Screen Resolution


5 posts
by spamurai » Thu Jun 28, 2012 9:51 pm
Hi,

I'm having trouble with my screen resolution.
I've been through loads and loads of threads but still can not find a solution.

As i'm a beginner, maybe i'm doing something stupid, i don't know.

My Tv is 1920x1080i.

I've fixed the overscan so it fits my screen properly. I did that in the "sudo nano /boot/config.txt".
However, my txt is a tiny bit too small and slightly blurry, i'm assuming its the resolution.

Looking on the RPi Config file page, i can not see a group/mode that is suitable for my screen resolution.
I've tried a few that i thought were logical choices, but still looks the same :(
(I've even had to put the SD card in my mac to remove a certain mode as after the reboot it wouldn't even boot up again. I guessing it didn't like the hdmi mode :lol: )

Anyone else had this problem or know how to fix it?
I can't really do anything as it is because after 30mins of using it the text gives me a headache :roll:

Thanks
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by dom » Thu Jun 28, 2012 10:33 pm
/opt/vc/bin/tvservice -m CEA
/opt/vc/bin/tvservice -m DMT
Will list the supported resolutions.

720p60 is pretty widely supported, so would be a good choice.

hdmi_group=1
hdmi_mode=4

(from http://elinux.org/RPi_config.txt)
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by spamurai » Thu Jun 28, 2012 10:43 pm
dom wrote:/opt/vc/bin/tvservice -m CEA
/opt/vc/bin/tvservice -m DMT
Will list the supported resolutions.

720p60 is pretty widely supported, so would be a good choice.

hdmi_group=1
hdmi_mode=4

(from http://elinux.org/RPi_config.txt)


Yeh i've been trying many different ones from both CEA and DMT.
Do you know what the difference is between the two?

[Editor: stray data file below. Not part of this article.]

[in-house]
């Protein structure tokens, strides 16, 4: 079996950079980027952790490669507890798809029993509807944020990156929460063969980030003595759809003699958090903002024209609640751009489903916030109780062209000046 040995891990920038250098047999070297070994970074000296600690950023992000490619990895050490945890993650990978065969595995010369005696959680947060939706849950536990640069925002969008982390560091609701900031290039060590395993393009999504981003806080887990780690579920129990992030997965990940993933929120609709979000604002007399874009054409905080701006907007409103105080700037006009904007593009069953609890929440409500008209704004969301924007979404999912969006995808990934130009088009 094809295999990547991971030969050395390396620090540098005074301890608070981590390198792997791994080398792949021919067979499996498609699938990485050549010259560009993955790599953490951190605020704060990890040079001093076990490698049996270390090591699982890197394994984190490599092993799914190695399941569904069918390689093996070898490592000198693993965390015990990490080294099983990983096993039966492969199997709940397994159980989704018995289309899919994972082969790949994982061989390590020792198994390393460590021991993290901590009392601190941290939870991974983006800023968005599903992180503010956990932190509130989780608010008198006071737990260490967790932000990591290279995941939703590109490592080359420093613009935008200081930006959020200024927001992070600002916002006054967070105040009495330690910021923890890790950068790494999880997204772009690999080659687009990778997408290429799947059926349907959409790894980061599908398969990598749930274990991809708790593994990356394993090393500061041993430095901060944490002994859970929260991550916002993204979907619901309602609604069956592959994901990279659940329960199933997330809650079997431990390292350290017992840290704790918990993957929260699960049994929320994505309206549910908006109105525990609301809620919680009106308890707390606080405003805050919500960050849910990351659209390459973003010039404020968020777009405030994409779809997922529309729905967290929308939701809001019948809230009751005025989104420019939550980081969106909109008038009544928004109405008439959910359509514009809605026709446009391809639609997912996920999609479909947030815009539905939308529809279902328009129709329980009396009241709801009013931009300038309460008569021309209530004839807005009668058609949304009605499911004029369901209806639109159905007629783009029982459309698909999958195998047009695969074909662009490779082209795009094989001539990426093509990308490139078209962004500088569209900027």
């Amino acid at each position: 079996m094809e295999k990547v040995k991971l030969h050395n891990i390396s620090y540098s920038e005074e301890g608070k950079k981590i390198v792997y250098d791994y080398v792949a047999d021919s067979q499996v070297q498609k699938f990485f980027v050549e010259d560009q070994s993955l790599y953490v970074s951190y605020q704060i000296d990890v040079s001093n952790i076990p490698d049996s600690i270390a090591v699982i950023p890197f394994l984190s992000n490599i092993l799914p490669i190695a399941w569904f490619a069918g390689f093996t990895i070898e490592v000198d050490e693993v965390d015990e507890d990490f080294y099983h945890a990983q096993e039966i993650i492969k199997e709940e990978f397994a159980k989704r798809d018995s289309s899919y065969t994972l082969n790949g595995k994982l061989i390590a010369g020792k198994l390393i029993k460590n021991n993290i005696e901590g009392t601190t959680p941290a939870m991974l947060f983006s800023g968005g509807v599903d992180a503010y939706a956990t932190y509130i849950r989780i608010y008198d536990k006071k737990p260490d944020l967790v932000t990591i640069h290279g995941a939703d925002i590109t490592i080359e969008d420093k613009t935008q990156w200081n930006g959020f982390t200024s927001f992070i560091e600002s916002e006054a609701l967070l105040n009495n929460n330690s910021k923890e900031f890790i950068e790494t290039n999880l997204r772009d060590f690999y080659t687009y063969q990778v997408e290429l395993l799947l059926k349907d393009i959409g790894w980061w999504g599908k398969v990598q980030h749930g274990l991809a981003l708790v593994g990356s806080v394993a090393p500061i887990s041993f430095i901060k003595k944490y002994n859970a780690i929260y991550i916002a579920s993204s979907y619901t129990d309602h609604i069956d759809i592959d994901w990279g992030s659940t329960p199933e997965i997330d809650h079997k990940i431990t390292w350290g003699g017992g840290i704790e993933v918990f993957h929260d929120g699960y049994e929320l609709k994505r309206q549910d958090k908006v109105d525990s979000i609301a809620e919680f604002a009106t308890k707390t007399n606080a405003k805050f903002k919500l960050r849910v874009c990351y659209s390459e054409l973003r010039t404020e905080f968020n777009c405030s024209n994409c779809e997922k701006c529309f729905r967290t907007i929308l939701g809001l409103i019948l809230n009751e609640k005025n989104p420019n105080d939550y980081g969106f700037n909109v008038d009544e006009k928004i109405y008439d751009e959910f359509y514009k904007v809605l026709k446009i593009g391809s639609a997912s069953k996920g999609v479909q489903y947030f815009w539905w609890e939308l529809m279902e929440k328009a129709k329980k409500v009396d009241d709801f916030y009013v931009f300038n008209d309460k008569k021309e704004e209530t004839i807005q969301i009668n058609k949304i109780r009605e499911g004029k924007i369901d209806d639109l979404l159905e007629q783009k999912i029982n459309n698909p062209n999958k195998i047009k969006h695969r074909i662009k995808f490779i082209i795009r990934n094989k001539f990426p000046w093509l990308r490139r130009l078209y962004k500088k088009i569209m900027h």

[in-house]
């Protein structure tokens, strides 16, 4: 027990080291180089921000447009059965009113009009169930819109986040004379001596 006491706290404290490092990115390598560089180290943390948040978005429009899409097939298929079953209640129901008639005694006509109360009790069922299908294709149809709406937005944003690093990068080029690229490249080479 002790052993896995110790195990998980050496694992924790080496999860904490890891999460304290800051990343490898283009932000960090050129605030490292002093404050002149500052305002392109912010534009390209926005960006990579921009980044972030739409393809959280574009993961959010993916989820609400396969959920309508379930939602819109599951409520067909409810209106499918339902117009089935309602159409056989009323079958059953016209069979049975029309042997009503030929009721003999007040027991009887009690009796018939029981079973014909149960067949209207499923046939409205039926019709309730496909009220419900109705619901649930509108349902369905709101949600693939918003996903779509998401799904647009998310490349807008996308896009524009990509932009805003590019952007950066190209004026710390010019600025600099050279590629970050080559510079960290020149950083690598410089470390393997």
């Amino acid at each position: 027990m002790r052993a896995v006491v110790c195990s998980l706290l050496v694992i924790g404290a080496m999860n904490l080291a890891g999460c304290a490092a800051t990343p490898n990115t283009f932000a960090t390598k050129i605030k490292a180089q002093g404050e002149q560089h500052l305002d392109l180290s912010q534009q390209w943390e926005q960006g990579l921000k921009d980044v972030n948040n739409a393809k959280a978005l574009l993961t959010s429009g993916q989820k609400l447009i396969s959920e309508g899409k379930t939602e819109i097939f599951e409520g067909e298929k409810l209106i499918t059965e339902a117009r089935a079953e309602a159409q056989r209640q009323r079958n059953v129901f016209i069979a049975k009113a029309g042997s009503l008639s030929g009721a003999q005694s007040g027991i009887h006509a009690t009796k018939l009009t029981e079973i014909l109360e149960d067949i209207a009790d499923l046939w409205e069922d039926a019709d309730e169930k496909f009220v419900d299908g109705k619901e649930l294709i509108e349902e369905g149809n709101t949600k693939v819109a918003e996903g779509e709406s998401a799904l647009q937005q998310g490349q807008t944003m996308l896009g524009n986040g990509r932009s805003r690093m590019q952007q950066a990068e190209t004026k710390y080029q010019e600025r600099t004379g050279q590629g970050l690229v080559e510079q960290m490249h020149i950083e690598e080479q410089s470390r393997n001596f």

group 1 mode 4 is not supported.

I'm assuming i should stick to 60Hz if thats what the TV's default is?

The only ones my TV support @ 60Hz are:

1) Group 1 Mode 5 (1920x1080) interlaced
2) Group 1 Mode 16 (1920x1080) progressive
3) Group 2 Mode 16 (1024x768) progressive

And whats the difference between interlaced and progressive?

1) and 2) are too small and 3) is too big :cry:
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by dom » Thu Jun 28, 2012 11:07 pm
Progressive is better than interlaced (interlaced alternates displaying odd and even lines each frame, and tends to be more flickery).

Use 1080 progressive and add:
framebuffer_width=1280
framebuffer_height=720
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by spamurai » Thu Jun 28, 2012 11:36 pm
dom wrote:Progressive is better than interlaced (interlaced alternates displaying odd and even lines each frame, and tends to be more flickery).

Use 1080 progressive and add:
framebuffer_width=1280
framebuffer_height=720


Awesome, thats handy to know. Thanks.

I used overscan_left=-20 etc. Is that the same as frame buffer?
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